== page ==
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What is a Business Intelligence (BI) Tool?

BI tools are software applications that analyze and present data to help organizations make informed business decisions.

What do you understand by a BI tool?

A BI tool is an application created to allow users to view data without the use of programming. These apps can display and share data as charts, dashboards, and tables.

BI tools & technologies plug into existing data sources at your company, such BI Platforms as your CRM, data warehouse, or event analytics service.

Common BI tools used by Business

Do you consider implementing a business intelligence tool in your organization?

If yes, we are happy to introduce common BI tools that are helpful in understanding business trends and generating insights from your data.

Spreadsheet applications: A spreadsheet program like Microsoft Excel or Google Sheets is a classic illustration of a BI tool. With these programs, you may visualize data in tables, pivot tables, or charts and share the outcomes as separate files (or links to those files in the cloud).

BI platforms: A BI tool is frequently considered an app that is used for data visualization and creating reports. In addition, BI tools like Metabase can handle responsibilities like data modeling, data cataloging, version control, and permissions management.

Guide to choose a BI tool
  • Understanding how to get the maximum out of your analytics platforms
  • What should be considered when choosing a BI platform?
  • Use cases of data analytics and business intelligence
  • Questions to ask for BI capabilities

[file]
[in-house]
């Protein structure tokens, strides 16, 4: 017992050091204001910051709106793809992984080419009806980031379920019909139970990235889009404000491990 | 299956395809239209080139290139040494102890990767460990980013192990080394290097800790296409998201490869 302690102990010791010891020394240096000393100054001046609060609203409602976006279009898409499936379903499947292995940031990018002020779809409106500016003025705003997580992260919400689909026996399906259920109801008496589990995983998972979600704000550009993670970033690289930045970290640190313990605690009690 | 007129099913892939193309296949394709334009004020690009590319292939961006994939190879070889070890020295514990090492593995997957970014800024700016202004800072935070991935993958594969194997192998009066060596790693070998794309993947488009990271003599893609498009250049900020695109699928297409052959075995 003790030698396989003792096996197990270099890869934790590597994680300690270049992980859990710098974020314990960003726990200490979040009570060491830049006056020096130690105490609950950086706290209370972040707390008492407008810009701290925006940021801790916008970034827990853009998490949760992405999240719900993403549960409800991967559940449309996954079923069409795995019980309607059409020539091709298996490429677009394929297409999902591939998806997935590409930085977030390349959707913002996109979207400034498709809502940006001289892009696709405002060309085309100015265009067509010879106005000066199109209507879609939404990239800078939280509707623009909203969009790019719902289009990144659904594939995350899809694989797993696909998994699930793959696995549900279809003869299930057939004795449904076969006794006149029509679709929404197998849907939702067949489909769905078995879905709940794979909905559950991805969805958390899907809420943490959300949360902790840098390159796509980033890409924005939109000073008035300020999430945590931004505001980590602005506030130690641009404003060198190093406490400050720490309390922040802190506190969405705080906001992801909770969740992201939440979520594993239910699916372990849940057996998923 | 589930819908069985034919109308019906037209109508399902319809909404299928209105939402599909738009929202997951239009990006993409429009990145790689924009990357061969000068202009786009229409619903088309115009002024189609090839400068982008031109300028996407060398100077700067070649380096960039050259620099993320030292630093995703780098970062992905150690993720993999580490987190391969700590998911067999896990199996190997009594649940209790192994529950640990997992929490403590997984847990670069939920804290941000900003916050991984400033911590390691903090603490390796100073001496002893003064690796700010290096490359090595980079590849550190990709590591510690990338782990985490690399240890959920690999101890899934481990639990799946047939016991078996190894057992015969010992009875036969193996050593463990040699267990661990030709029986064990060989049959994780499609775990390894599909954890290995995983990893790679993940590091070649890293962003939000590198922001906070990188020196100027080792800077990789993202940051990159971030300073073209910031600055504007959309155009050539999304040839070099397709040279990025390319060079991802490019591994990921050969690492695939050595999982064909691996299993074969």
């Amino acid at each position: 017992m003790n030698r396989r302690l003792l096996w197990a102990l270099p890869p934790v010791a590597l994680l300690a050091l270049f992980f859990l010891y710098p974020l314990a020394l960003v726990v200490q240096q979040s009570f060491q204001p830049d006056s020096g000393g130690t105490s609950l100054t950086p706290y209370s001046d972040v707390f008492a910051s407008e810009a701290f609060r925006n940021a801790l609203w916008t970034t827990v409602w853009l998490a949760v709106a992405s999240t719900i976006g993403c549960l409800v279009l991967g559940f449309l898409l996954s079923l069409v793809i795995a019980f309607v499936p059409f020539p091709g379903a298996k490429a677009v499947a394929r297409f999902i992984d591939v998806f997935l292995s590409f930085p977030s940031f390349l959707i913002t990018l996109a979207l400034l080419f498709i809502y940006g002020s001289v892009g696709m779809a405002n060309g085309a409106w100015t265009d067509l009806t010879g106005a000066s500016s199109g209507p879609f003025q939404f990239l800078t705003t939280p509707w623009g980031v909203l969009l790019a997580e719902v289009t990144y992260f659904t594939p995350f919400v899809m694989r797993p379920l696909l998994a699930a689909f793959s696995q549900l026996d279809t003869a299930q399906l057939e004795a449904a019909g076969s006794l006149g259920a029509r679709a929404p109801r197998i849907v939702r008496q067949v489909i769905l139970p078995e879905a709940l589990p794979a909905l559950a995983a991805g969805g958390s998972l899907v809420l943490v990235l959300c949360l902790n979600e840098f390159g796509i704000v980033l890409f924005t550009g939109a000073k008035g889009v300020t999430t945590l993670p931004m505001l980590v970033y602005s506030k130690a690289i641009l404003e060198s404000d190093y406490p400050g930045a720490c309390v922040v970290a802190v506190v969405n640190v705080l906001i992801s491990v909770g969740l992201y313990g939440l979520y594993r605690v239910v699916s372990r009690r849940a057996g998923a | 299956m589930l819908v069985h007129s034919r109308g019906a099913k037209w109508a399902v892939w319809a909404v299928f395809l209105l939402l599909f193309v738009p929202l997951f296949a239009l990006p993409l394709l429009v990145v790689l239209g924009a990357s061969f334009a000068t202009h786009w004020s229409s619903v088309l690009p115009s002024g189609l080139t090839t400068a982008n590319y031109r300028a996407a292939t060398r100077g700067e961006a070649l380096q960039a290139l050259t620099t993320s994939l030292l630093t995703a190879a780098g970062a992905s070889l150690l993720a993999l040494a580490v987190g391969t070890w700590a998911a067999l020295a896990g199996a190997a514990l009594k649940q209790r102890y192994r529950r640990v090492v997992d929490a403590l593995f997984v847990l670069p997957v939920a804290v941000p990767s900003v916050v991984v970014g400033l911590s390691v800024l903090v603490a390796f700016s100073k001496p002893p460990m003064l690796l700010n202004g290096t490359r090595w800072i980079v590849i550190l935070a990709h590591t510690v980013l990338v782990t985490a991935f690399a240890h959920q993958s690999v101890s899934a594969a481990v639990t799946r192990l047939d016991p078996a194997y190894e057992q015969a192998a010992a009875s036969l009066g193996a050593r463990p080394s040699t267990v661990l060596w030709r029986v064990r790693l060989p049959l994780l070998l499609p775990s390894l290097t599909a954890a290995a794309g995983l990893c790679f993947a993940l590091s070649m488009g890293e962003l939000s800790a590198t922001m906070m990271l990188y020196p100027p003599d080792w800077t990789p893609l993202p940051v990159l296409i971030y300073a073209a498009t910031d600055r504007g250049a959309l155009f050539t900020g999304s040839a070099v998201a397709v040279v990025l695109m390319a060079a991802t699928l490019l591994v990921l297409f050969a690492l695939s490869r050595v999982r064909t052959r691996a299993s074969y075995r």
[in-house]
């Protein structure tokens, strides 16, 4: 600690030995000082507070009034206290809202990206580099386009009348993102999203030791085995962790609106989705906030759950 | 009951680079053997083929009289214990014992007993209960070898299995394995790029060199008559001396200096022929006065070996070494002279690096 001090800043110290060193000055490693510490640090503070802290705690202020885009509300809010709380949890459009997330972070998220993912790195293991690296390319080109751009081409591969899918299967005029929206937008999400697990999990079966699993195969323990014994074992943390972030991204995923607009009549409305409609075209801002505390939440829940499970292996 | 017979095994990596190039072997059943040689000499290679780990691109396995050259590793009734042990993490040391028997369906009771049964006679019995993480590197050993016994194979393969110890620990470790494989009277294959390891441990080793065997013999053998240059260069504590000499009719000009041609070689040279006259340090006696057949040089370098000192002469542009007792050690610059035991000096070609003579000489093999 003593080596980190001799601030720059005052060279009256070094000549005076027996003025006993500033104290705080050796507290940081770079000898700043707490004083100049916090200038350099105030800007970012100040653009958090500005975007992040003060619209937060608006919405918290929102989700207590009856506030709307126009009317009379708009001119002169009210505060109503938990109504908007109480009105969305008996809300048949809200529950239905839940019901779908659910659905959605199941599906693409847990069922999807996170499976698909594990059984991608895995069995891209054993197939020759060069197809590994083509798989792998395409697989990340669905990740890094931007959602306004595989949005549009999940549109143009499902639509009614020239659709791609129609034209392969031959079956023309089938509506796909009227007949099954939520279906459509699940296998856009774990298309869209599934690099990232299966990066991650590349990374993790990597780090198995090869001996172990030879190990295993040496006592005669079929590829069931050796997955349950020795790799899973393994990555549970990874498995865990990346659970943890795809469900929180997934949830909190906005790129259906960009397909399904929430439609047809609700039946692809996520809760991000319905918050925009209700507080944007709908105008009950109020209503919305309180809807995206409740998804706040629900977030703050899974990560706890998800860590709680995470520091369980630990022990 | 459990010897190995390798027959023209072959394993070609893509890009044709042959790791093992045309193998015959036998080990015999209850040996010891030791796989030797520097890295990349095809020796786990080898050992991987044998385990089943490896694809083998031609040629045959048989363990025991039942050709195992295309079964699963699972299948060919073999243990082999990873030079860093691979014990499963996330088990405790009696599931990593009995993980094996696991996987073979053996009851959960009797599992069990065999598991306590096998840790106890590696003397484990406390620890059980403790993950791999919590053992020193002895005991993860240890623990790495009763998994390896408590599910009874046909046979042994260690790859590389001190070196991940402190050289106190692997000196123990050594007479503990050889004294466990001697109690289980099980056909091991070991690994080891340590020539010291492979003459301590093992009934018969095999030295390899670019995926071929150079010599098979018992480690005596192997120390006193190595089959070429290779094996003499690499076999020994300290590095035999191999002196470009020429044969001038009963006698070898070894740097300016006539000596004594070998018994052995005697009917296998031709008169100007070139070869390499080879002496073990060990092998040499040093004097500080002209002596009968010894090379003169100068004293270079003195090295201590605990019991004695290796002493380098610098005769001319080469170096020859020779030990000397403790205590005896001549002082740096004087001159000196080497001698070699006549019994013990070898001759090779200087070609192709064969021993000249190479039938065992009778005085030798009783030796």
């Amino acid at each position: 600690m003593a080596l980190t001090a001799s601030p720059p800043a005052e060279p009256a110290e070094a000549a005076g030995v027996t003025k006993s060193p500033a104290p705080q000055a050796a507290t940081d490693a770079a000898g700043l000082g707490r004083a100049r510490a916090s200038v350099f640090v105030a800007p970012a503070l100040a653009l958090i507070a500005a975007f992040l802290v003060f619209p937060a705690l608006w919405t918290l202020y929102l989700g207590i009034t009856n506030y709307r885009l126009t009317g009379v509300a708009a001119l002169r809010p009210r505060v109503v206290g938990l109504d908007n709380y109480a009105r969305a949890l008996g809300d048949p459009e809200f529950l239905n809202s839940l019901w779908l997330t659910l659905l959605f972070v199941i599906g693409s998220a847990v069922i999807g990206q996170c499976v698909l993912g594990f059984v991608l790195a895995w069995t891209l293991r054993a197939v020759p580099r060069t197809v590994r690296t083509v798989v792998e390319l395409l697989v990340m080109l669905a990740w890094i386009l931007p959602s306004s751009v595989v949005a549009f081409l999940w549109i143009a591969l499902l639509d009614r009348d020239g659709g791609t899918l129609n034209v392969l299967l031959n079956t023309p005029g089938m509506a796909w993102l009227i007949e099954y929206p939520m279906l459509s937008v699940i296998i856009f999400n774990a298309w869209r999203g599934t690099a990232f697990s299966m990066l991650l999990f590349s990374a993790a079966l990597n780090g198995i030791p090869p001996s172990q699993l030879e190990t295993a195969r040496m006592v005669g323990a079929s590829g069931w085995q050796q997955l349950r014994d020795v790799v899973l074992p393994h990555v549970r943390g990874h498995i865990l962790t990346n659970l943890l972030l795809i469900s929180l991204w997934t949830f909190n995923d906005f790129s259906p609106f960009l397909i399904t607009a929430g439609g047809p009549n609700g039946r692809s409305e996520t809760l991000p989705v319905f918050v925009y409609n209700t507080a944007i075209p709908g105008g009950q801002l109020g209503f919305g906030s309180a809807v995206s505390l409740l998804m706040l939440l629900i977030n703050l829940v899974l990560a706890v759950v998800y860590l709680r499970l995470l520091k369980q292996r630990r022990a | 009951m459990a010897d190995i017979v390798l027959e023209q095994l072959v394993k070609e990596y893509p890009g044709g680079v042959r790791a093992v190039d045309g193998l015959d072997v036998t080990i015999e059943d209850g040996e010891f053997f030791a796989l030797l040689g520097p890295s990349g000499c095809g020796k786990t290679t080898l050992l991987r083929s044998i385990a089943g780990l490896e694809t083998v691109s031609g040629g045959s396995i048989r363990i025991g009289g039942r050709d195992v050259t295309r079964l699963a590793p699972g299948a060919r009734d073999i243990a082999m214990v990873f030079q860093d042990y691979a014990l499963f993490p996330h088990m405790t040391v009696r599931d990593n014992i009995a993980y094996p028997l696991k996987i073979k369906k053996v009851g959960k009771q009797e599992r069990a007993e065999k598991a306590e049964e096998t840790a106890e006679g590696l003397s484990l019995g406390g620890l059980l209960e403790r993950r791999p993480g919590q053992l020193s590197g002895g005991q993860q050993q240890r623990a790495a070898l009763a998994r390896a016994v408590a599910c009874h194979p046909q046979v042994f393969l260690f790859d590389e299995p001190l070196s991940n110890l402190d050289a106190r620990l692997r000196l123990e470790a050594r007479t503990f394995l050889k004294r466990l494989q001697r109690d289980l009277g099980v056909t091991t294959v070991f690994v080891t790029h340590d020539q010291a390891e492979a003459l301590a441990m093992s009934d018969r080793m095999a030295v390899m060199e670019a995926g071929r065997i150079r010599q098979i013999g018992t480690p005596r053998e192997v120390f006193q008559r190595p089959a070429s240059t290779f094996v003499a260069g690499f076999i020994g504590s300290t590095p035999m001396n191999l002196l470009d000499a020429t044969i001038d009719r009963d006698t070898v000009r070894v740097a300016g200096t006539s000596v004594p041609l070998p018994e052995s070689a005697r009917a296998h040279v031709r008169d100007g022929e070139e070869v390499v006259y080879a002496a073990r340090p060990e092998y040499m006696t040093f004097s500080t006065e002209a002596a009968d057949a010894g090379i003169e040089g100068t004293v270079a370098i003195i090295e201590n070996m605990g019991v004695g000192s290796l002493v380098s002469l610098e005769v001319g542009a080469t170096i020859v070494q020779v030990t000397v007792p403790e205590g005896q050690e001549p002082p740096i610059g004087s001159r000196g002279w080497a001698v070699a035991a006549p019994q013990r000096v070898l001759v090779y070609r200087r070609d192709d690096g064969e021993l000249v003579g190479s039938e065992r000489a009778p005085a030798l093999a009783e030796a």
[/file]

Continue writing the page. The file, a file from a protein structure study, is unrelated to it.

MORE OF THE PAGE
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BI Tool Guide

Fitting BI tools into a data stack: How?

The user-facing end of a data stack can be configured using various analytics tools, including BI tools. BI platforms can easily manage almost the same responsibilities as your other stack parts. Here’s how these pieces interact:

Databases vs. BI tools

BI tools aren't data sources; they don't take the role of production databases or data warehouses for data storage that belongs to your company. By executing queries and showing the results, BI tools retrieve data from databases.

BI tools vs. Open-Source Coding Tools

Programming languages like Python and R are used by open source applications like Jupyter Notebook and RShiny to manipulate data. Additionally, they are used to create reports and dashboards for analytics, but because they rely on code rather than a visual interface, they aren't considered BI tools.

BI tools vs. ETLs

When it is about regularly importing or transforming large amounts of data, BI tools cannot take the role of ETLs (or ELTs). Some BI tools, like ETLs, can manage data modeling and data stitching (connecting data from many databases) by performing queries immediately.

BI tools vs. Event Analytics Services

Data on product usage is collected by event or web analytics platforms like Google Analytics, Segment, or Amplitude. These services aren't regarded as BI tools, even though they have their interface for visualizing and sharing that data. They can be regarded as mini data stacks and can be utilized independently.

READ MORE: How AI Powered Chatbots Simplify BI And Analytics Adoption For Decision Makers

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